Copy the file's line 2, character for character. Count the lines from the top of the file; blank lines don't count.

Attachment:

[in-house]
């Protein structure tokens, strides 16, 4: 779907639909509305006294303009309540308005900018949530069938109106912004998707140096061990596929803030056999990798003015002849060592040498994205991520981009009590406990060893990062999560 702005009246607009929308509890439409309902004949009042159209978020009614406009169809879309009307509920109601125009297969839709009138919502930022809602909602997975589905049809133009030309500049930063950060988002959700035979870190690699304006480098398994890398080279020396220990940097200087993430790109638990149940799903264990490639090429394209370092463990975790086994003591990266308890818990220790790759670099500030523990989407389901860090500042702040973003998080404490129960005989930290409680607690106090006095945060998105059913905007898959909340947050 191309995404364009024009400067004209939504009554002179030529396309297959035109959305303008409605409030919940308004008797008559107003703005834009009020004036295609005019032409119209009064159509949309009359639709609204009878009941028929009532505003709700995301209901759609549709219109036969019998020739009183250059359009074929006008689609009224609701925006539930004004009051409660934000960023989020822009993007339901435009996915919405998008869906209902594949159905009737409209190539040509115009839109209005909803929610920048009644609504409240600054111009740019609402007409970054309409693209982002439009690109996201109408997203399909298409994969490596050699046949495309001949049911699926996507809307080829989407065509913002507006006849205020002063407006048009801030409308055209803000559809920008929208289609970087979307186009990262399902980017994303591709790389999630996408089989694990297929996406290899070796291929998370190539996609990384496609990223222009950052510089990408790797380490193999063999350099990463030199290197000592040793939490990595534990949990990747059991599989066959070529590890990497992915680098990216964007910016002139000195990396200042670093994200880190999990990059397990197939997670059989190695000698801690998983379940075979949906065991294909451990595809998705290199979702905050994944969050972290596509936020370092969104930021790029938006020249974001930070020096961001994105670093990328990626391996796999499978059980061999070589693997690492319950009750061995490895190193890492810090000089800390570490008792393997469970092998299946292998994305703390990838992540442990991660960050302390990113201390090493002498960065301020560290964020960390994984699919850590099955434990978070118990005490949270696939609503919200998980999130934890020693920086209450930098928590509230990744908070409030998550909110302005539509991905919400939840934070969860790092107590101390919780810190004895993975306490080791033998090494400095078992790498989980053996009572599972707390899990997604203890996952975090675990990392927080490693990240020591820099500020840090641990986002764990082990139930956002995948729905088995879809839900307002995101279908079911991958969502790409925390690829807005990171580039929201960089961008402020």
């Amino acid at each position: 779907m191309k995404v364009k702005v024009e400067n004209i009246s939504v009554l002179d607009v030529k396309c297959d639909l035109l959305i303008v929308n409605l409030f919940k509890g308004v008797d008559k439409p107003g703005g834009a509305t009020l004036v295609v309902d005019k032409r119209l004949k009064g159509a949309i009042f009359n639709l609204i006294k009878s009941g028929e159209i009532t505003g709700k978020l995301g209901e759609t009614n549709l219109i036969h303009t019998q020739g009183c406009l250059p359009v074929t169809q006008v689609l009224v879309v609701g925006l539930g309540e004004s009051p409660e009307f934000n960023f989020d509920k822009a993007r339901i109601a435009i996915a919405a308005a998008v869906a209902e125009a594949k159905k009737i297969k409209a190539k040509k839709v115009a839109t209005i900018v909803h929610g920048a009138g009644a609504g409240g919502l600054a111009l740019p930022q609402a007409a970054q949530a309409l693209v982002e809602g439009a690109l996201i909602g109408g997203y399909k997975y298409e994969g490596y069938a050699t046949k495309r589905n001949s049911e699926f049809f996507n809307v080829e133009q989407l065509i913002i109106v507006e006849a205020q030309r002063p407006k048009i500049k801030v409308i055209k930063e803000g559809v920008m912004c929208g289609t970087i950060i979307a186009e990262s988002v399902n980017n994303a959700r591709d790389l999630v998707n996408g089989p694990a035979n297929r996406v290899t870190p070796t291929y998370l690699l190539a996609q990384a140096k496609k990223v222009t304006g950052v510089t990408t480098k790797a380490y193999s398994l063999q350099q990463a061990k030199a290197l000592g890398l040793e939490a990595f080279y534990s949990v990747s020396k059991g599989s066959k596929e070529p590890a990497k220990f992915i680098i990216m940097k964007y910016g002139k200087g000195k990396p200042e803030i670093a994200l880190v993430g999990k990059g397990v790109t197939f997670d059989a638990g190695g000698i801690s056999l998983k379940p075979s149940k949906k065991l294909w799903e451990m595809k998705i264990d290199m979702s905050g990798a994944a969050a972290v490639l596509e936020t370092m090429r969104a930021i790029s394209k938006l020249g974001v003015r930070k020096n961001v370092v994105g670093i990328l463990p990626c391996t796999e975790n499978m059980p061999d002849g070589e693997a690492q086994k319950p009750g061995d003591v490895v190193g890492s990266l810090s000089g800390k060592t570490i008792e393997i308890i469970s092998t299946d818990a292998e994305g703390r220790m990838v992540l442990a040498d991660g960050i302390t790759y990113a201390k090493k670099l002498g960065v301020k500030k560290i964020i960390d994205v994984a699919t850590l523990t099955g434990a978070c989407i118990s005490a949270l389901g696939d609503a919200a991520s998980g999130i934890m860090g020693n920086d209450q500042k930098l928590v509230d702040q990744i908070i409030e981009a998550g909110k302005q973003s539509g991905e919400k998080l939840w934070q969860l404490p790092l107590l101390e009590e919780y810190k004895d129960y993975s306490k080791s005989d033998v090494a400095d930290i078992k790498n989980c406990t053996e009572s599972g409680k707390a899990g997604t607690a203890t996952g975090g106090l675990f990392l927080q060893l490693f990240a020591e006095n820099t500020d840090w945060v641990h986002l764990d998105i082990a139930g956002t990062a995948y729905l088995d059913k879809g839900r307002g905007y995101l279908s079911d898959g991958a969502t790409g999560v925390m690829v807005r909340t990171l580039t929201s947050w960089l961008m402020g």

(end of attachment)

């Protein structure tokens, strides 16, 4: 779907639909509305006294303009309540308005900018949530069938109106912004998707140096061990596929803030056999990798003015002849060592040498994205991520981009009590406990060893990062999560 702005009246607009929308509890439409309902004949009042159209978020009614406009169809879309009307509920109601125009297969839709009138919502930022809602909602997975589905049809133009030309500049930063950060988002959700035979870190690699304006480098398994890398080279020396220990940097200087993430790109638990149940799903264990490639090429394209370092463990975790086994003591990266308890818990220790790759670099500030523990989407389901860090500042702040973003998080404490129960005989930290409680607690106090006095945060998105059913905007898959909340947050 191309995404364009024009400067004209939504009554002179030529396309297959035109959305303008409605409030919940308004008797008559107003703005834009009020004036295609005019032409119209009064159509949309009359639709609204009878009941028929009532505003709700995301209901759609549709219109036969019998020739009183250059359009074929006008689609009224609701925006539930004004009051409660934000960023989020822009993007339901435009996915919405998008869906209902594949159905009737409209190539040509115009839109209005909803929610920048009644609504409240600054111009740019609402007409970054309409693209982002439009690109996201109408997203399909298409994969490596050699046949495309001949049911699926996507809307080829989407065509913002507006006849205020002063407006048009801030409308055209803000559809920008929208289609970087979307186009990262399902980017994303591709790389999630996408089989694990297929996406290899070796291929998370190539996609990384496609990223222009950052510089990408790797380490193999063999350099990463030199290197000592040793939490990595534990949990990747059991599989066959070529590890990497992915680098990216964007910016002139000195990396200042670093994200880190999990990059397990197939997670059989190695000698801690998983379940075979949906065991294909451990595809998705290199979702905050994944969050972290596509936020370092969104930021790029938006020249974001930070020096961001994105670093990328990626391996796999499978059980061999070589693997690492319950009750061995490895190193890492810090000089800390570490008792393997469970092998299946292998994305703390990838992540442990991660960050302390990113201390090493002498960065301020560290964020960390994984699919850590099955434990978070118990005490949270696939609503919200998980999130934890020693920086209450930098928590509230990744908070409030998550909110302005539509991905919400939840934070969860790092107590101390919780810190004895993975306490080791033998090494400095078992790498989980053996009572599972707390899990997604203890996952975090675990990392927080490693990240020591820099500020840090641990986002764990082990139930956002995948729905088995879809839900307002995101279908079911991958969502790409925390690829807005990171580039929201960089961008402020």